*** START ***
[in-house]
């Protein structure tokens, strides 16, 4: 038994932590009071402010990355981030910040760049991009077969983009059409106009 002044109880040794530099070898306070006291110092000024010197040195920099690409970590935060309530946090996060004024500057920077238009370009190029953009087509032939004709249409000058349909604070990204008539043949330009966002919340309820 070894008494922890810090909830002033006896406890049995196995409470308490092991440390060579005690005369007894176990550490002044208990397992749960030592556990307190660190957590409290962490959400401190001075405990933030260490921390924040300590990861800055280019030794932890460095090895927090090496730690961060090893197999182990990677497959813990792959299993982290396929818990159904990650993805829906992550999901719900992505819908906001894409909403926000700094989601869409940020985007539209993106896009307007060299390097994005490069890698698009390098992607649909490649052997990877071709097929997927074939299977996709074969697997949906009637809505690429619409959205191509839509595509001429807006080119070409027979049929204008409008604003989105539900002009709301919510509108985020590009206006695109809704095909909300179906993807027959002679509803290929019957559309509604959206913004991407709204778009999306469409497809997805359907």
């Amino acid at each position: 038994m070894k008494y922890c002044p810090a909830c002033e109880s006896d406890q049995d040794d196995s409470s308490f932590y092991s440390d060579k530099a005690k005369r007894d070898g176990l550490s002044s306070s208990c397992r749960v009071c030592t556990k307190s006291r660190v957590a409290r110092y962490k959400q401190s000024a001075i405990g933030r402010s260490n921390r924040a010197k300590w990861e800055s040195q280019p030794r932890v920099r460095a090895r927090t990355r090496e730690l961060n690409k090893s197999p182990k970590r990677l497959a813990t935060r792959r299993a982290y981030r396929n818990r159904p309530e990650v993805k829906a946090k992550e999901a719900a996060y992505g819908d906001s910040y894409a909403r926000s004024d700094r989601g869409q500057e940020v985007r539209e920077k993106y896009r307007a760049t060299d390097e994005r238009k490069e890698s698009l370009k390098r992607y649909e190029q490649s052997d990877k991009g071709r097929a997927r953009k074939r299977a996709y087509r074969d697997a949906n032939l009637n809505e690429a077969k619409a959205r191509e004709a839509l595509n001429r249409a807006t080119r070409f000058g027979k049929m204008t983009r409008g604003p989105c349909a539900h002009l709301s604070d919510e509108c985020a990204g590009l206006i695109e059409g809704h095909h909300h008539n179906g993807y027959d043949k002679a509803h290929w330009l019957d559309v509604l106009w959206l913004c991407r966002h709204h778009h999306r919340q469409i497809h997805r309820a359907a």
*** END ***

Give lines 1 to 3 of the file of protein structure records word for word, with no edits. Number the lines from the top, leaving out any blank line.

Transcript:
[in-house]
């Protein structure tokens, strides 16, 4: 038994932590009071402010990355981030910040760049991009077969983009059409106009 002044109880040794530099070898306070006291110092000024010197040195920099690409970590935060309530946090996060004024500057920077238009370009190029953009087509032939004709249409000058349909604070990204008539043949330009966002919340309820 070894008494922890810090909830002033006896406890049995196995409470308490092991440390060579005690005369007894176990550490002044208990397992749960030592556990307190660190957590409290962490959400401190001075405990933030260490921390924040300590990861800055280019030794932890460095090895927090090496730690961060090893197999182990990677497959813990792959299993982290396929818990159904990650993805829906992550999901719900992505819908906001894409909403926000700094989601869409940020985007539209993106896009307007060299390097994005490069890698698009390098992607649909490649052997990877071709097929997927074939299977996709074969697997949906009637809505690429619409959205191509839509595509001429807006080119070409027979049929204008409008604003989105539900002009709301919510509108985020590009206006695109809704095909909300179906993807027959002679509803290929019957559309509604959206913004991407709204778009999306469409497809997805359907």
């Amino acid at each position: 038994m070894k008494y922890c002044p810090a909830c002033e109880s006896d406890q049995d040794d196995s409470s308490f932590y092991s440390d060579k530099a005690k005369r007894d070898g176990l550490s002044s306070s208990c397992r749960v009071c030592t556990k307190s006291r660190v957590a409290r110092y962490k959400q401190s000024a001075i405990g933030r402010s260490n921390r924040a010197k300590w990861e800055s040195q280019p030794r932890v920099r460095a090895r927090t990355r090496e730690l961060n690409k090893s197999p182990k970590r990677l497959a813990t935060r792959r299993a982290y981030r396929n818990r159904p309530e990650v993805k829906a946090k992550e999901a719900a996060y992505g819908d906001s910040y894409a909403r926000s004024d700094r989601g869409q500057e940020v985007r539209e920077k993106y896009r307007a760049t060299d390097e994005r238009k490069e890698s698009l370009k390098r992607y649909e190029q490649s052997d990877k991009g071709r097929a997927r953009k074939r299977a996709y087509r074969d697997a949906n032939l009637n809505e690429a077969k619409a959205r191509e004709a839509l595509n001429r249409a807006t080119r070409f000058g027979k049929m204008t983009r409008g604003p989105c349909a539900h002009l709301s604070d919510e509108c985020a990204g590009l206006i695109e059409g809704h095909h909300h008539n179906g993807y027959d043949k002679a509803h290929w330009l019957d559309v509604l106009w959206l913004c991407r966002h709204h778009h999306r919340q469409i497809h997805r309820a359907a």